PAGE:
Sunday, November 15, 2020

Fun with Crypto Ancienne: TLS for the Browsers of the Internet of Old Things

The TLS apocalypse knocked a lot of our fun old machines off the Web despite most of them having enough horsepower for basic crypto because none of the browsers they run support modern protocols. Even for Mac OS X, the earliest version you can effectively use for Web browsing is 10.4 because no earlier version has a browser that natively supports TLS 1.2, and for most other old Un*ces and the like you can simply forget it.

To date, other than the safe haven of Gopherspace, people trying to solve this problem have generally done so in two ways:

  • A second system that does the TLS access for them, subsuming the access as part of a special URL. As a bonus some of these also render the page and send it back as a clickable image; probably the best known is Web Rendering Proxy which works on pretty much any browser that can manage basic forms and imagemaps. Despite the name, however, it is accessed as a special web server rather than as an HTTP proxy, so links and pages also have to be rewritten to preserve the illusion.

  • A second system that man-in-the-middles a connection using its own certificate authority; the request is then upgraded. Squid offers this feature, and can act either transparently or as an explicit HTTP proxy. Modern browsers defeat this with certificate pinning, but these browsers wouldn't have that, though you do need to add the proxy as a CA root.

The man-in-the-middle step is needed because most old browsers that are SSL or TLS aware don't want the proxy messing with the connection (it's supposed to be secure, dammit), so they open up a raw socket with CONNECT to the desired site such that all the proxy should do is merely move data back and forth. I imagine it is eminently possible on today's fast systems that an SSLv2 or SSLv3 connection's symmetric key could be broken by brute force by a transparent proxy and used to decrypt the stream, then re-encrypt it to modern standards and pass it on, though I couldn't find a public package obviously like that. (If you know of one, post it in the comments.)

There is a third alternative, however: configure the browser to send unencrypted HTTPS requests to an HTTP proxy. Most browsers don't do this because it's obviously insecure, and none do it out of the box, but some can be taught to. What you want is a browser that doesn't speak HTTPS itself but allows you to define an "arbitrary protocol" (with "finger quotes") to use an HTTP proxy for, and come up with an HTTP proxy on the back end that can accept these requests. Such browsers exist and are even well-known; we will look at a few.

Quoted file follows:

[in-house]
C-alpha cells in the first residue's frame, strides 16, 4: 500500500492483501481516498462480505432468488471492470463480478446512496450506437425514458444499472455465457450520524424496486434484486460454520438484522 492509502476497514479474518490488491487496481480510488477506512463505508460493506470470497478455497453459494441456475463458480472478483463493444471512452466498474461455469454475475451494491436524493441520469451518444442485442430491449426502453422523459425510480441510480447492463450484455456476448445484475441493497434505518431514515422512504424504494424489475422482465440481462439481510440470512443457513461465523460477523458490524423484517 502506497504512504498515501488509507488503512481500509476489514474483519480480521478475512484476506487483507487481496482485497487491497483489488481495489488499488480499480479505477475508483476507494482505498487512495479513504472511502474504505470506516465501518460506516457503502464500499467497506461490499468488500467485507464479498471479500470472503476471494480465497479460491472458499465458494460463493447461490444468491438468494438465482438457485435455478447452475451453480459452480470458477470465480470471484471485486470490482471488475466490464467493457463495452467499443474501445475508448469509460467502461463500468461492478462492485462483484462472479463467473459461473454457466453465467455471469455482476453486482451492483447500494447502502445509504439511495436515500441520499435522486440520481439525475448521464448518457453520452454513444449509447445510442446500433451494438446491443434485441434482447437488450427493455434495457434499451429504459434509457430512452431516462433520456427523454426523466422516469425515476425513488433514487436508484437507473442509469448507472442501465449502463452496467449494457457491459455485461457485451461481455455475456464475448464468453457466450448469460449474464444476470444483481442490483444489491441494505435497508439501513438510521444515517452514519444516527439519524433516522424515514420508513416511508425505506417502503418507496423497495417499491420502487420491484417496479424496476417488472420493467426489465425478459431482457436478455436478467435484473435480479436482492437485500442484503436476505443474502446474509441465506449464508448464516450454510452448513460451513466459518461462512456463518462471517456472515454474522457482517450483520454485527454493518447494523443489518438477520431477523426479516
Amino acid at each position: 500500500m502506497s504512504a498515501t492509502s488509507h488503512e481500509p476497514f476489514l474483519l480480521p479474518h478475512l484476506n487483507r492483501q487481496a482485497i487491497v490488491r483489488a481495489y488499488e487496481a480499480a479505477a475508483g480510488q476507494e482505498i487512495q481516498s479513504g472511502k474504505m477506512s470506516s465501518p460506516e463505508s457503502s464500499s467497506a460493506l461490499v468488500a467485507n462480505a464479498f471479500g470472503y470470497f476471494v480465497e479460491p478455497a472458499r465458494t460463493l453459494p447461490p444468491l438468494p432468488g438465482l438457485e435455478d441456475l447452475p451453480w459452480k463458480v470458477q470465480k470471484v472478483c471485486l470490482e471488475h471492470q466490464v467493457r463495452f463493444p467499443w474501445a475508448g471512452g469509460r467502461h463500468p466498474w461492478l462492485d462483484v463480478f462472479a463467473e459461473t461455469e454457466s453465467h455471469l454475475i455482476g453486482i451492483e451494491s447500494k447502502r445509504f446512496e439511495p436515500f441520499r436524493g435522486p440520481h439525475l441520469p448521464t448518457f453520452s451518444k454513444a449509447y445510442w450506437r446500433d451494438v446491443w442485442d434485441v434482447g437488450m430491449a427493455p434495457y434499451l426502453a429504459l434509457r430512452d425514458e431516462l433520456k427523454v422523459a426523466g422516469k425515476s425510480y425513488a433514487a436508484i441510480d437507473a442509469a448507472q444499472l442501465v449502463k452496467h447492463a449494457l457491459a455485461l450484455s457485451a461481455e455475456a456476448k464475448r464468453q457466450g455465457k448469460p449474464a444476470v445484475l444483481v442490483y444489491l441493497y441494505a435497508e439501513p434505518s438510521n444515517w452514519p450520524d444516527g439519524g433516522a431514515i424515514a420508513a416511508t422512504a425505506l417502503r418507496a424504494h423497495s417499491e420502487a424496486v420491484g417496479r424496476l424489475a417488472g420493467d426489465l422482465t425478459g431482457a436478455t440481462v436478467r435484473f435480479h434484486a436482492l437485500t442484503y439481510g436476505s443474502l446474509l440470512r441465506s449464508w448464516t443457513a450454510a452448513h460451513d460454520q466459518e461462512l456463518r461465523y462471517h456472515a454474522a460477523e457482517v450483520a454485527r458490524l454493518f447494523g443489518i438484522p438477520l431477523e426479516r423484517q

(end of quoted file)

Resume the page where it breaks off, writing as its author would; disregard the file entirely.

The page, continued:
But let's do one better: all these approaches above need a second system. We would like whatever functional layer we have to bolt on to run on the client itself. This is a retrocomputing blog, after all, and it should be able to do this work without cheating.

To that end allow me to introduce Crypto Ancienne, a TLS 1.2 library for the "Internet of Old Things" with pre-C99 compatibility for geriatic architectures and operating systems. What's more, Cryanc includes a demonstration application called carl (a desperate pun on curl) which, besides acting as a command-line agent, is exactly this sort of proxy. You can build it, have it listen with inetd or a small daemon system like micro_inetd, and point your tweaked browser's settings at it. If it's listening on localhost, then no one can intercept it either. Et voila: you just added current TLS to an ancient browser, and you didn't even burst any wineskins.

The browser that allows this nearly perfectly and with fairly good functionality is the venerable OmniWeb, prior to version 4.2. Although the weak HTTPS of the era can be added to OmniWeb with a plugin, and later versions even included it (I'll discuss that momentarily), it is not a core component of the browser and the browser can run without it. OmniWeb started on NeXTSTEP as a commercial product (it's now available for free); version 2.7 ran on all the platforms that NeXTSTEP 3.3 supported including 68K, Intel, SPARC and HP PA-RISC. We have such a system here, an SAIC Galaxy 1100 named astro, which is a portable ruggedized HP Gecko 9000/712 with an 80MHz PA-7100LC CPU and 128MB RAM.

carl builds unmodified on NeXTSTEP 3.3 (cc -O3 -o carl carl.c); the C compiler is actually a modified gcc 2.5. micro_inetd.c just needs a tweak to change socklen_t sz; to size_t sz; and then cc -O3 -o micro_inetd micro_inetd.c. Then we need to configure OmniWeb: